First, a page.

CHARLOTTE, N.C. — Florida State fans, boosters and trustees have been strangely silent for months now.
There hasn’t been one single peep from any of them complaining about their football-fanatical program being stuck in a basketball-bonkers league. There has been nary a discontented word about wanting to leave the ACC to join the SEC or the Big 12.
Isn’t it amazing what a national championship cakewalk through the weakest BCS conference in college football will do for your perspective? The Seminoles completed their ACC turkey shoot Saturday night with a 45-7 thrashing of outmanned Duke in Saturday Night’s ACC Formality Bowl.
Even though the Seminoles got off to a slow start and were held scoreless in the first quarter for the first time all season, it didn’t matter. They were, after all, playing Duke — a 30-point underdog — in what was more of a ceremonial conference coronation than a championship game. In 19 meetings with Florida State, Duke is 0-19, lost by an average of 35 points, and never finished within two scores of the Seminoles.
Now, the Seminoles are off to Pasadena to play for the national title and quarterback Jameis Winston is off to New York, where he will likely win the Heisman Trophy this Saturday. Winston threw for three TDs Saturday, ran for another and broke the all-time freshman record for passing yards and TD passes in a season.
So much for all of bickering and complaining of a year ago when there was talk of another round of expansion in college football. Many FSU fans, including the chairman of the school’s board of trustees, strongly endorsed the idea of perhaps leaving the ACC for the Big 12 or maybe even the SEC.
Like the many who have forgotten the true meaning of Christmas; many in Seminole Nation had misremembered the true meaning of being in the ACC:
To be in a league that gave FSU the easiest possible road into the national championship game.
Bobby Bowden, the father of Florida State football, said so himself back in the early 1990s when Florida State turned down the SEC to join the ACC. Bobby made a boxing analogy and compared the ACC to the tomato cans that the aging, overweight George Foreman was beating up on at the time in his quest to regain the heavyweight championship.
“I’m like George Foreman,” Bowden said then. “I like to pick those unranked guys out and fight ‘em. Ol’ George is out there knocking out these no-names, but he’ll be fighting for the heavyweight championship directly.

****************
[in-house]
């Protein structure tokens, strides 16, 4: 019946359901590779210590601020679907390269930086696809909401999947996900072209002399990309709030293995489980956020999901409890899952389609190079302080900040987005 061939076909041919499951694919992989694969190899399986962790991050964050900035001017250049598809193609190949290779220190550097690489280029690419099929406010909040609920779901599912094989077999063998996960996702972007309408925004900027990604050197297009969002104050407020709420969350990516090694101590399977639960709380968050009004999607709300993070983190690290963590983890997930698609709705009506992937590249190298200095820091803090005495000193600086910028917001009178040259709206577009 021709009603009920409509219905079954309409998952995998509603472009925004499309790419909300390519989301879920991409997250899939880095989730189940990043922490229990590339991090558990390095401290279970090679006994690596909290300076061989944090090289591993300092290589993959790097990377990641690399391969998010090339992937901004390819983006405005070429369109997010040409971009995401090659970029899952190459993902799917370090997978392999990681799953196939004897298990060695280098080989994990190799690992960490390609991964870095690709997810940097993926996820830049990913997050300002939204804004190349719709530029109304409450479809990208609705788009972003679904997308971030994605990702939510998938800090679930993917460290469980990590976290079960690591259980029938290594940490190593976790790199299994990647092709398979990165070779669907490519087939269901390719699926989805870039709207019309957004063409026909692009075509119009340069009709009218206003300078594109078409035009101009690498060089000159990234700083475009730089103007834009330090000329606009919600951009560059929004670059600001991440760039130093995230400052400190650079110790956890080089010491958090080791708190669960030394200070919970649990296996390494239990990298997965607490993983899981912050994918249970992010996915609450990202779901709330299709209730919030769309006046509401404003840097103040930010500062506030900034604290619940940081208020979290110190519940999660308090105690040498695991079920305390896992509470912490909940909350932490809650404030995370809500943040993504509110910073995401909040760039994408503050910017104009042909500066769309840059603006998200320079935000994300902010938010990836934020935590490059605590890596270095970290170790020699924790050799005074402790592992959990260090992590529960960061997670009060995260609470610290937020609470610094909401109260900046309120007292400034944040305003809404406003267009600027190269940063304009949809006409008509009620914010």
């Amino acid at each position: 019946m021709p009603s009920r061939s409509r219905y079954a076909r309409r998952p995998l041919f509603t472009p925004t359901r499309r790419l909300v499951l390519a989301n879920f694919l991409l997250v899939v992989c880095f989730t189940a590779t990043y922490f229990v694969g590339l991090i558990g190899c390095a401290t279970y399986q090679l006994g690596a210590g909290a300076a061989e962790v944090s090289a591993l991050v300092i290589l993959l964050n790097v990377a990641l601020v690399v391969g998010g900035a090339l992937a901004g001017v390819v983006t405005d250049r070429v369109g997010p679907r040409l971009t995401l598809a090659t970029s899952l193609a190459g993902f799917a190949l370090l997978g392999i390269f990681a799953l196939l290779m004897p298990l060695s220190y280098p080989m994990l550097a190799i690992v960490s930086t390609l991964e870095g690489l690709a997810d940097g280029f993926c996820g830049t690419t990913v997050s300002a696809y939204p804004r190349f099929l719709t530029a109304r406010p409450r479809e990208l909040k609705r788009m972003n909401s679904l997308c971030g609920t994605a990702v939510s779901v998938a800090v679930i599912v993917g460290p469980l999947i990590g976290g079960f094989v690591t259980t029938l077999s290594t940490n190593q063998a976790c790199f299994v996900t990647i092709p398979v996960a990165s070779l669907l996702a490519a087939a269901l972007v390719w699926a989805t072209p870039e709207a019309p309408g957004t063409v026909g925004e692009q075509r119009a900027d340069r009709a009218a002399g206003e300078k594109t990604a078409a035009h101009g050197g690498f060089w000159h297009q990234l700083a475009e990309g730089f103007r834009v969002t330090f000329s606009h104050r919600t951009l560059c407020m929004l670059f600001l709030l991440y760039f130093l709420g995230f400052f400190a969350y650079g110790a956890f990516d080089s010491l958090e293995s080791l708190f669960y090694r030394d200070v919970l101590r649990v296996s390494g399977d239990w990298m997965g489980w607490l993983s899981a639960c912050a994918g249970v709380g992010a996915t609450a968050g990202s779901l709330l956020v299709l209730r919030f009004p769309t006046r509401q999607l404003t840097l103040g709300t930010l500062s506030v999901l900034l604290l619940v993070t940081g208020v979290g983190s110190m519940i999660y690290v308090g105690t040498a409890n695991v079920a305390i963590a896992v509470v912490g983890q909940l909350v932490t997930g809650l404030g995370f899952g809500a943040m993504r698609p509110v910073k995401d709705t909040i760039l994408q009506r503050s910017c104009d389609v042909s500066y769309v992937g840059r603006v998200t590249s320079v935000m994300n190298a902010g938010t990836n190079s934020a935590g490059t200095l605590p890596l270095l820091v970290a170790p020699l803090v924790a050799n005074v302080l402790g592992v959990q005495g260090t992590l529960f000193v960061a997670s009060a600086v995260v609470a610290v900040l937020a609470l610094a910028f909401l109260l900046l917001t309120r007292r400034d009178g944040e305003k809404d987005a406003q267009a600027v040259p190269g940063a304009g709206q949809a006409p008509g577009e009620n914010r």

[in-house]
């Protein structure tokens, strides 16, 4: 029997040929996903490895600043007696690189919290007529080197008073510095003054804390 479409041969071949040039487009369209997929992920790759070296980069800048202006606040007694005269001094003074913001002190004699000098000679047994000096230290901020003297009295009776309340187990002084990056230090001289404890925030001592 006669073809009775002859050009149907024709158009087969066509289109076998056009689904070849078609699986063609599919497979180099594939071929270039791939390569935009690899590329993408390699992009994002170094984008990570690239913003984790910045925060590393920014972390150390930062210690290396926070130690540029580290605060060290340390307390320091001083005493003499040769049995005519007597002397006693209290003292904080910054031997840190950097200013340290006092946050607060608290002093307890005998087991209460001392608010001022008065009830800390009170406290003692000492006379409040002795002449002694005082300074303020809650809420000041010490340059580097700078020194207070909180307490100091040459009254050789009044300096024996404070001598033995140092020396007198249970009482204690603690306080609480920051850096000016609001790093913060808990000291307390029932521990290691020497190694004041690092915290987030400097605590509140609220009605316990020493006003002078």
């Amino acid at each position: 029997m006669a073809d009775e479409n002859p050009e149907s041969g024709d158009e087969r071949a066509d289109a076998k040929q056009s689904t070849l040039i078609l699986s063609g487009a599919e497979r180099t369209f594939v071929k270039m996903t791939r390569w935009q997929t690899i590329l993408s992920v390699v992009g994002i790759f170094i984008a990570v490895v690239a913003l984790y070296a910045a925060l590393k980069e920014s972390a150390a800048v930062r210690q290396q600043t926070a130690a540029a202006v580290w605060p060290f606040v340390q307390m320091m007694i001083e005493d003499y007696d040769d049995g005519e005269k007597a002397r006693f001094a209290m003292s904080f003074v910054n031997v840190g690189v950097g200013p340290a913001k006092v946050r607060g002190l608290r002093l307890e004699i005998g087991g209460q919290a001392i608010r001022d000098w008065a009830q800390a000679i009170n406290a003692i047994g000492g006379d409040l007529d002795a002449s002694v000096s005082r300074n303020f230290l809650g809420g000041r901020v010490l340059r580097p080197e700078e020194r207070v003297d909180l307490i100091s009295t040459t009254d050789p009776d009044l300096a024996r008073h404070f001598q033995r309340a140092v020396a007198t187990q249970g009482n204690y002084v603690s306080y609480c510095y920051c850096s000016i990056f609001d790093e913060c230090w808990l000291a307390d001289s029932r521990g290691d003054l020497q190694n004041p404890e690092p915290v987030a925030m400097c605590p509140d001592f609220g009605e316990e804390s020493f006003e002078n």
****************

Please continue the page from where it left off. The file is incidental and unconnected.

“Everybody just assumed ol’ Bobby was raised in the heart of the SEC, so naturally he’s going to want to jump right in. Maybe I know too much about the SEC to want to join up.”
I’ve written it once and I’ll write it again right now: Back then, we called Bobby a chicken, but now we realize he was just being a wise old bird. Florida State became one of the college football’s greatest dynasties by beating up on the ACC for all those years while the SEC was beating up on each other. Now coach Jimbo Fisher, who is 17-1 in the ACC with two conference titles in last two seasons, has used the same formula to return FSU to prominence and dominance.
It’s no wonder Fisher has reportedly agreed to a new deal with the Seminoles that will pay him more than $4 million a year. Why would he coach anywhere else? He has built an SEC-type powerhouse in the ACC and has the Seminoles set up to dominate the league for years to come.
I believe the Seminoles are the best team in the country, but I certainly don’t think they would have marched through the SEC like they’ve mowed down the ACC this year (winning by an average of nearly 40 points per game). If they were in the SEC Western Division could they have run the table against the likes of Alabama, Auburn, LSU and Texas A&M and then beaten an SEC Eastern Division foe like South Carolina, too?
Maybe, maybe not.
If anything, this college football season has shown that strength of schedule still doesn’t mean much in the quest for the national championship. The two top-ranked teams in the BCS standings — Florida State and Ohio State — marched through their cupcake leagues unscathed in the regular season.
According to Jeff Sagarin’s formula, Florida State has played the nation’s 66th-toughest schedule while Ohio State has played the 61st most difficult. In contrast, No. 3-ranked Auburn’s schedule is ranked 26th.
Now you know why FSU fans have been silent and smiling all season long.
It seems they only get upset about the ACC when they’re not dominating it.